New York — While consumer electronics retail is hardly out of the woods, dealers are beginning to find their footing again as traffic patterns improve and consumers regain the confidence to spend, buying group executives told TWICE in the past two weeks.
"Business is not good but there are signs of hope," observed Richard Glikes, executive director of Home Theater Specialists of America (HTSA). "Traffic is up, prospects for future install jobs are picking up a little bit, and in January more members’ sales were up than down."
Trends continued to improve this month, albeit slightly, Glikes said, but should pick up momentum as consumer confidence returns. "The problem is all about consumer confidence," he said. "Once the government’s moves are more visible things will improve. Fewer vendors and less competition at retail may also be a good thing. Consumers like to comparison shop, and with the departure of Circuit City, maybe now they will come to us more often."
Jim Ristow, executive VP of Home Entertainment Source, the A/V specialty division of Brand Source, said his members are faring better than the industry as a whole. "It’s a struggle, and the market is obviously volatile right now, but all things considered we’re actually doing well," he said.
Ristow attributes the group’s relatively strong showing to year-long preparations for a down cycle, including cost controls and consolidated purchasing through its warehouse program. HES is also partnering with vendors on traffic-driving promotions, and has seen lift in markets that overlapped with Tweeter stores. Gains from Circuit City’s wind-down are less clear, however, given the disruptive effect of the going-out-of-business sales and the chain’s different customer base, he said.
Another promising sign is that consumer fear has abated somewhat from the fall. "Anxiety levels are still elevated, but not to the extreme degree they were a few months ago," Ristow said. The government’s stimulus package could help raise consumer confidence further, he added, which would lead to increased consumer spending.
Overall sales also improved in January for the Progressive Retailers Organization (PRO Group), although executive director/COO Dave Workman was hesitant to describe the uptick as directional. "Is there a trend? I don’t know. You really can’t predict," he said.
Jeannette Howe, executive director of Nationwide Marketing’s Specialty Electronics division, has no illusions about 2009 being "a challenging year." She painted the current marketplace as a mixed bag, with some members struggling through cancelled installations or delayed purchases even by higher-end customers, while other dealers have been "very successful."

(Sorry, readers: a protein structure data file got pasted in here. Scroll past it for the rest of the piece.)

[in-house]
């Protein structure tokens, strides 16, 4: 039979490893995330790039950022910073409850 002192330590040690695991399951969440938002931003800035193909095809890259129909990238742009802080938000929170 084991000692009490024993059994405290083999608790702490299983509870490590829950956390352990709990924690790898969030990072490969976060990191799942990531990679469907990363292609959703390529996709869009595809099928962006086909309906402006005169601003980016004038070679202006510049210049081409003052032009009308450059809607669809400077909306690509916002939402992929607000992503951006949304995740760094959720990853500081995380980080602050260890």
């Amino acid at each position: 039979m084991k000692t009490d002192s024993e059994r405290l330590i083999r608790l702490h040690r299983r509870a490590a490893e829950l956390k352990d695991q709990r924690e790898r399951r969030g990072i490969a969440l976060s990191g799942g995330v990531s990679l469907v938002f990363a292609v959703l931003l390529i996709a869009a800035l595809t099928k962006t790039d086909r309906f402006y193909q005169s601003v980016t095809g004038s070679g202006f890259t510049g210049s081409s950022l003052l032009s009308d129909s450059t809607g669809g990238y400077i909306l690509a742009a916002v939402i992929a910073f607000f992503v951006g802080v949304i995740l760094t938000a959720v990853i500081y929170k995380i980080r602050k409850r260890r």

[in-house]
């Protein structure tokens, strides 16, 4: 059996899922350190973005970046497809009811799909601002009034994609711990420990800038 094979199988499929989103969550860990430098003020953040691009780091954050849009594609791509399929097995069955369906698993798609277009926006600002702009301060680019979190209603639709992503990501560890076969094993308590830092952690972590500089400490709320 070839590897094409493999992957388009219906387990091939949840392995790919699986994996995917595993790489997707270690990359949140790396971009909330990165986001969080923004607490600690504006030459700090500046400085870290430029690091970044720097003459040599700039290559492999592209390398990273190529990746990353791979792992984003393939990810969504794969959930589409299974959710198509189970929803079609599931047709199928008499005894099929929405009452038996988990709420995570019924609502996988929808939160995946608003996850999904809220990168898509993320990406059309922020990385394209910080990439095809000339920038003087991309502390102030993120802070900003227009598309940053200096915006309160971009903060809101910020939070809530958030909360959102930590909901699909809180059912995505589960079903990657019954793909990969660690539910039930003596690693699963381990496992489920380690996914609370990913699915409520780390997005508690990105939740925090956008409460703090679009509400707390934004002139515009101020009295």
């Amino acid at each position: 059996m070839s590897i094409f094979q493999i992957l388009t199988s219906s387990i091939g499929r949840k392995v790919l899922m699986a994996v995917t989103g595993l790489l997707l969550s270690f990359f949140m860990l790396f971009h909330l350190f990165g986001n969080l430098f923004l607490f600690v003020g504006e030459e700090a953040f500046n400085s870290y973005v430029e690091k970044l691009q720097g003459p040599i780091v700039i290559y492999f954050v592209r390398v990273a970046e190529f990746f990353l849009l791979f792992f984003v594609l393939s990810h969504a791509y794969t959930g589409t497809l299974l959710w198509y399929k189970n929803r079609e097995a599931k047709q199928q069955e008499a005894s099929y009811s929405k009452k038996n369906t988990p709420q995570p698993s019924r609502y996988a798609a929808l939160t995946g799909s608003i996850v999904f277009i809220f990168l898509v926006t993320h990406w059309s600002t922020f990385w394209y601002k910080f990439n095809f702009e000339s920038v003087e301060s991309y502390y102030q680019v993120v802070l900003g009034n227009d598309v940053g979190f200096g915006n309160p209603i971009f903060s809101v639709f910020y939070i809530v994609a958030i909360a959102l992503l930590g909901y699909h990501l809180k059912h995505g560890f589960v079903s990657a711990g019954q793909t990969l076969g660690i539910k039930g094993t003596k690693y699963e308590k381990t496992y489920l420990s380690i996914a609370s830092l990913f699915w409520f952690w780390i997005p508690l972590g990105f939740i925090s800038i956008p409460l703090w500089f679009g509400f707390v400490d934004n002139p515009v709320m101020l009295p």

"We are urging our members to try to get a greater share of their customers’ business," Howe said. "At PrimeTime! next month [Nationwide’s biannual meeting and buy fair], we will be introducing a program to get more of our partners to offer installation services. We are also emphasizing they get more training in home automation and lighting systems."
Bill Trawick, president/executive director of the NATM Buying Corp., agreed that "It’s going to be another tough year" but that market share opportunities will also abound. "It’s not healthy when people go out of business, " he said, "although in the case of Circuit City, it’s throwing $8 billion or $9 billion out there to be divided among those still trying to exist."
Among those angling for a piece of the pie is Bjorn Dybdahl, president of Bjorn’s Audio Video, which conducted a "Bailout Blowout"’ sale around Presidents’ Day that he touted on TV, radio and via email.
"We’re down," Dybdahl acknowledged. "October through December we were down by double digits, with Circuit City closing stores here and blowing out product."
"Funny thing," he continued, "is we have traffic. We are only 15 percent down in door counts. We really can’t predict month to month or week to week."
Some buying group execs also see a benefit in the extended cutoff date for analog TV broadcasts. "The further out we get the better off we are," noted Glikes. ‘"I was worried that sales would fall off a cliff."
According to Howe, "All the attention this date change has caused should get more consumers to go to stores for HDTV and give them the opportunity to get those coupons and get a converter box."
And while Dybdahl, who’s been providing broadcast transition how-to’s on a local TV station, doesn’t believe the extension will result in many new sales, "It can help us from education and credibility standpoint," he said.